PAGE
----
The plane parked where it landed, and stairs were driven out to the aircraft. We were informed that we would exit here and walk across the runway to the arrivals terminal. When I realized that I was standing on the runway, I instinctively looked left and right to see if there were any planes coming before I crossed to the building.
It was mid-April and the remains of winter lingered. Peter was waiting for me inside the terminal. His nonstop flight had arrived a few hours earlier.
“Why didn’t you tell me how bad the weather was up there and how rough the flight was?” I growled.
“Because you would not have got on the aircraft if I had told you. Remember it’s just waves in the air.”
“What a lot of crap they feed you in those workshops.” I groaned and walked with him to the car rental office.
I finally started to calm down and breathe deeper. The car rental attendants were speaking together in Croatian, a Slavic language that does not have the familiar words shared by the southern European languages. It is harsh and guttural and I was grateful for the English they spoke. We rented a Volkswagen. A car with keys. But unfortunately, no navigation.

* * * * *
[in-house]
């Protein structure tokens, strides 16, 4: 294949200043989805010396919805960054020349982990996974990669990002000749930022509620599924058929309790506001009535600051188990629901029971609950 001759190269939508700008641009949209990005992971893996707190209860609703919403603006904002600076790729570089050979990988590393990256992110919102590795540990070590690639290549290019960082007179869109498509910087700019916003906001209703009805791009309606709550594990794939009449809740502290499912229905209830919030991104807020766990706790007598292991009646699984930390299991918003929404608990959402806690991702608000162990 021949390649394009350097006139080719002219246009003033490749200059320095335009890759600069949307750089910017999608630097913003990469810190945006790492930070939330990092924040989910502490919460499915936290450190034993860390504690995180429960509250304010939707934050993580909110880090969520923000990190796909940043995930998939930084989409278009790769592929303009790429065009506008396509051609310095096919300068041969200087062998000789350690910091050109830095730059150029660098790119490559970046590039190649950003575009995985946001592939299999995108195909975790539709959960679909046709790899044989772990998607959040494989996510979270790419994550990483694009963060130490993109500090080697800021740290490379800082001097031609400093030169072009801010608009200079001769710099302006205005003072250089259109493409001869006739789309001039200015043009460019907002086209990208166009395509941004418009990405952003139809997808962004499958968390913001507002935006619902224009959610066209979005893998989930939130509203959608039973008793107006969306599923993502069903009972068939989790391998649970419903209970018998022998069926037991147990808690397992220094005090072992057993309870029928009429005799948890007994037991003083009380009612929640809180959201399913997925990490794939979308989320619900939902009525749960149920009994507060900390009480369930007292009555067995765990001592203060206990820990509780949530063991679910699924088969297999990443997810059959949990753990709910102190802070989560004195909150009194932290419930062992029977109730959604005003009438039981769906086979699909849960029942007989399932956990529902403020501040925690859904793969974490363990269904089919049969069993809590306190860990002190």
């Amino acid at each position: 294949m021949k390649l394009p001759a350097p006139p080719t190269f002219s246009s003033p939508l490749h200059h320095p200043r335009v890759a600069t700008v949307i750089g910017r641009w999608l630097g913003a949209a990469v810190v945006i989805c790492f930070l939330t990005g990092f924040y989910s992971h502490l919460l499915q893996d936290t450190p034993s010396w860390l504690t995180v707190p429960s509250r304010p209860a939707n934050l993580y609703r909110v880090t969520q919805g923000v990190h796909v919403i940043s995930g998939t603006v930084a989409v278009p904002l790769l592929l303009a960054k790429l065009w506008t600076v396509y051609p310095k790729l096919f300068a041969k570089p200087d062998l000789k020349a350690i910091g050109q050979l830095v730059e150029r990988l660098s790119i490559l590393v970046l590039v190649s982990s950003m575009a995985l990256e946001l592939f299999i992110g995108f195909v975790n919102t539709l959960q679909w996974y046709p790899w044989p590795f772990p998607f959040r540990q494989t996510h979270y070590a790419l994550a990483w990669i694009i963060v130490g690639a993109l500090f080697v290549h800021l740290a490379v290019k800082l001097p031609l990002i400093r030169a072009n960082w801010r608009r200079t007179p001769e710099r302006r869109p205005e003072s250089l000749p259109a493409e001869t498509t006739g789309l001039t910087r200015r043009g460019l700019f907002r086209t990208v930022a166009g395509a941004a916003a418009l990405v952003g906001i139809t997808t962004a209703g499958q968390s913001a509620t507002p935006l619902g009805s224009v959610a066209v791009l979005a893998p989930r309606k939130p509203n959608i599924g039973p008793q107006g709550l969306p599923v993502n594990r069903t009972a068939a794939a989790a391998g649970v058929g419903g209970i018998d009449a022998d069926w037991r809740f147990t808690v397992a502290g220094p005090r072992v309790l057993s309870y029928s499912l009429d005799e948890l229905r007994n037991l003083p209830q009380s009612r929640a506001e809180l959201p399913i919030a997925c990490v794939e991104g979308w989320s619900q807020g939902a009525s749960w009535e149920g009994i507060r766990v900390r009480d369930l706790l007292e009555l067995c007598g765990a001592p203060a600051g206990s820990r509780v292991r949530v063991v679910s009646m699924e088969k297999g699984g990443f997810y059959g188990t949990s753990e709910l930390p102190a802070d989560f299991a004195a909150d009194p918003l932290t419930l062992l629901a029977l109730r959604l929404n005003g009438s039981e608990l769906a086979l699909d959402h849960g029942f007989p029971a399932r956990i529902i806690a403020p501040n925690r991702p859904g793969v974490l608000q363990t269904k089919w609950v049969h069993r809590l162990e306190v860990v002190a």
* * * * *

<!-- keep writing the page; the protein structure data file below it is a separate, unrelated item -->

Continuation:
“Jill, navigate please?” asked Peter after we had settled into the car.
I turned my phone on and found the Airbnb in Split on the map. I could not get the sound to work and therefore had to narrate the directions. The freeway from the airport was one straight road with no instructions needed. But once in town I stated: “Turn right on Hrvatske Mornarice.”
“What?” yells Peter as he circled around the roundabout for the second time.
“Too many consonants. I have no idea how to pronounce this.”
One more time around the roundabout.
“Left on Domovinskog Rata. Which I think might be that street.”
“Are you sure?” he asks.
“No Peter, I’m not sure. It just looks like what the map is telling me. And now left on Blaza Trogiranina.” I spat the word out and added a guttural sound in an effort to copy the native speakers at the rental office. We both looked at each other and burst out laughing.